Sam Black has given ten factors of public relations:

  1. The practice of public relations is an occupation, an art applied to a science. The public interest, not pecuniary inspiration, is the primary consideration in its practice. The profession has its literature and its voluntary associations.
  2. Public relations concerns itself with the relations of a unit, an organization or an individual with the public on which it depends for its viability. Public relations of a unit, an organization or an individual with the public on which it depends for its viability. Public relations guidance covers adjustment to the public, information to the public and persuasion to the public to accept a service or product.
  3. The need for the public relations practitioner as a societal technician has been brought about by the revolution in transportation and recommunication, more extensive literacy, the increasingly complex network of communication, and the resultant greater participation by the public in the shaping of all institutions.
  4. Effective public relations establishes a meeting point to the highest degree of modification between an organization and the public on which it depends.
  5. Effective public relations is based on reality not on images, whether true or false. Deeds and act that serve the public interest are the source of sound public relations.
  6. An organization seeks public agreement and support on the basis of the public relation professional accepts a client. He rejects the client who does not serve the public interest.
  7. The public relations man first evaluates by scientific public opinion research, the concords and discords between his client and his public. He advices his client on the modification of attitudes and actions which are indicated. He advises on information needed by the public to provide a basis for understanding and support. He advises on method of influence necessary to gain public support.
  8. Professional public relations practice depends on the application of the social sciences (Psychology, sociology, social psychology, public opinion, communication study and semantics) to the problem at hand.
  9. The public relations proficient plays an imperative role in preparing the various segments of the society for coming developments in order to prevent ‘future shock’.
  10. The professional public relations man is remunerated on the principle of quantum merit which sets the pattern in other professions.

Principle of Public Relations

As the specialist who cultivates the tree is equally concerned with its individual parts, the root scheme on which its prosperity depends, so with public relations. Its practice spreads, it accommodates itself with its environment, and the environment accepts. But the under lying principles from which it drives substance are of prime importance to the practitioner and to those whom its activities affect. An appraisal of public relations is bound to be determined by the way its practitioners approach their work-their philosophy, attitude, ethical standards and knowledge of technical skills.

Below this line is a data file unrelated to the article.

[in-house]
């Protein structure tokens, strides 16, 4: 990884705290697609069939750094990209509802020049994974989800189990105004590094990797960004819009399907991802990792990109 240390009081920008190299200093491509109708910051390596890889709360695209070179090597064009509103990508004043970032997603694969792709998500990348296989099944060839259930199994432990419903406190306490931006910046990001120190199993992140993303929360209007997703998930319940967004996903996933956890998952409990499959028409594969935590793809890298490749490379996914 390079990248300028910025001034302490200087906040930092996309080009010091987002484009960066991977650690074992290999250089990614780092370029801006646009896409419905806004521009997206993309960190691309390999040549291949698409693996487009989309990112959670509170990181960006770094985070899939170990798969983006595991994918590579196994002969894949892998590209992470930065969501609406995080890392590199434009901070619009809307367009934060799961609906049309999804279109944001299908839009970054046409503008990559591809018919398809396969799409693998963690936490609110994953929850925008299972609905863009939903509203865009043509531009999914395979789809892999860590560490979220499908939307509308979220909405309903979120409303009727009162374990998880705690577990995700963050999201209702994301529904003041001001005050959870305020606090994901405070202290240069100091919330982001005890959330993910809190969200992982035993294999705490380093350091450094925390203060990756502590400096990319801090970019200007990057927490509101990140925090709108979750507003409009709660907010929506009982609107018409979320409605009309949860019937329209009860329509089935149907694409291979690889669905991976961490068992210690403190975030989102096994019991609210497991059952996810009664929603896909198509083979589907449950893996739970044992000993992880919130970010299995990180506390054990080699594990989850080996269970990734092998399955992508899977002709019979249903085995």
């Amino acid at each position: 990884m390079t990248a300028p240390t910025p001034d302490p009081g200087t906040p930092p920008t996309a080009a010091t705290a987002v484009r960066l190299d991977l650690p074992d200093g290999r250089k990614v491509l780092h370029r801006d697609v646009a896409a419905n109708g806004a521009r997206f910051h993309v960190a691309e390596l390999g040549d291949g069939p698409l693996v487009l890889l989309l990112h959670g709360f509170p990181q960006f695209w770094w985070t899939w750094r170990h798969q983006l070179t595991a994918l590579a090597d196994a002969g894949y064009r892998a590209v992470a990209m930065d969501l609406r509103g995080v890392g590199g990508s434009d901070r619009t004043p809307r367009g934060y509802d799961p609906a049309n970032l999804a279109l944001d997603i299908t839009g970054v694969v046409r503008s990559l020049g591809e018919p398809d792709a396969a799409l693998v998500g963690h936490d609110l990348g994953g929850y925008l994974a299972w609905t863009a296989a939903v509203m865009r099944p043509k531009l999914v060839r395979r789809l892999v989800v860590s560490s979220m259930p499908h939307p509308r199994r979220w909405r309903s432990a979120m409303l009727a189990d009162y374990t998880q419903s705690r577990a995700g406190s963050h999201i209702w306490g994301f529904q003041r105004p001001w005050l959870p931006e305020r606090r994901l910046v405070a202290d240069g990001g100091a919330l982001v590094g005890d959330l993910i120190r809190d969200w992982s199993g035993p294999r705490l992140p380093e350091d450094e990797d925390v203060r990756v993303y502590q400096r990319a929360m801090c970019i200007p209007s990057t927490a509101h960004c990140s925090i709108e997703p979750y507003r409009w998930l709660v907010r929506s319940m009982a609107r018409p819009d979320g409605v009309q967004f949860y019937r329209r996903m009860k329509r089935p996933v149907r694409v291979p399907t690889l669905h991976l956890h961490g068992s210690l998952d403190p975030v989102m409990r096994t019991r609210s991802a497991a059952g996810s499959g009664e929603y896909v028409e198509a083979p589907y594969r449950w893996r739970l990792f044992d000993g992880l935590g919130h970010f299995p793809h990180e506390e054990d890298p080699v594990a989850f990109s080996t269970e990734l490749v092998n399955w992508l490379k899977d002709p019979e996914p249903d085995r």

Their philosophy is summed up in the concept that public relations is an essential function of the management of any enterprise. This is true whether the organization engages in governmental, social or economic activity. Their attitude is defined by a conviction that service in the public interest is the final criterion by which a man or a policy must be judged. Their ethical standards agree with these regulations, stated and unstated that govern our culture as to equity and morality. Their technical skills are developed through aptitude, training and performance of such competence that the results they work to achieve are reasonably predictable. Public relations accomplishment is based on optimism, a wellspring of ideas and much thoughtful planning. A public relations administrator is judged instantly by the words of his mouth but ultimately by the meditations of his heart. This is a practice in which a person of normal endowments gets along better than a magician.

Public relations practice has spread from industry to education, government and other social and economic institutions. With it has spread increasing awareness. The term ‘corporate image’ gained greater popularity in the 1960s. It was almost universally misused and misunderstood. Its novelty died away, perhaps because of over use. A clever and handy phrase defining the goal of efforts to project a company’s identity; it was harmless as long as it remained advertising and public relations jargon. But the catch phrase soon passed into the common language and became a ‘concept’. It is not surprising that the public came to view the image as a slick process and tagged it with a bad name. It is now too late to eradicate, the ‘corporate image’ from the language, it is too firmly rooted. But public relations people can get back to basics avoiding the use of phrase and emphasizing that corporate reputation must be earned with solid policy and action.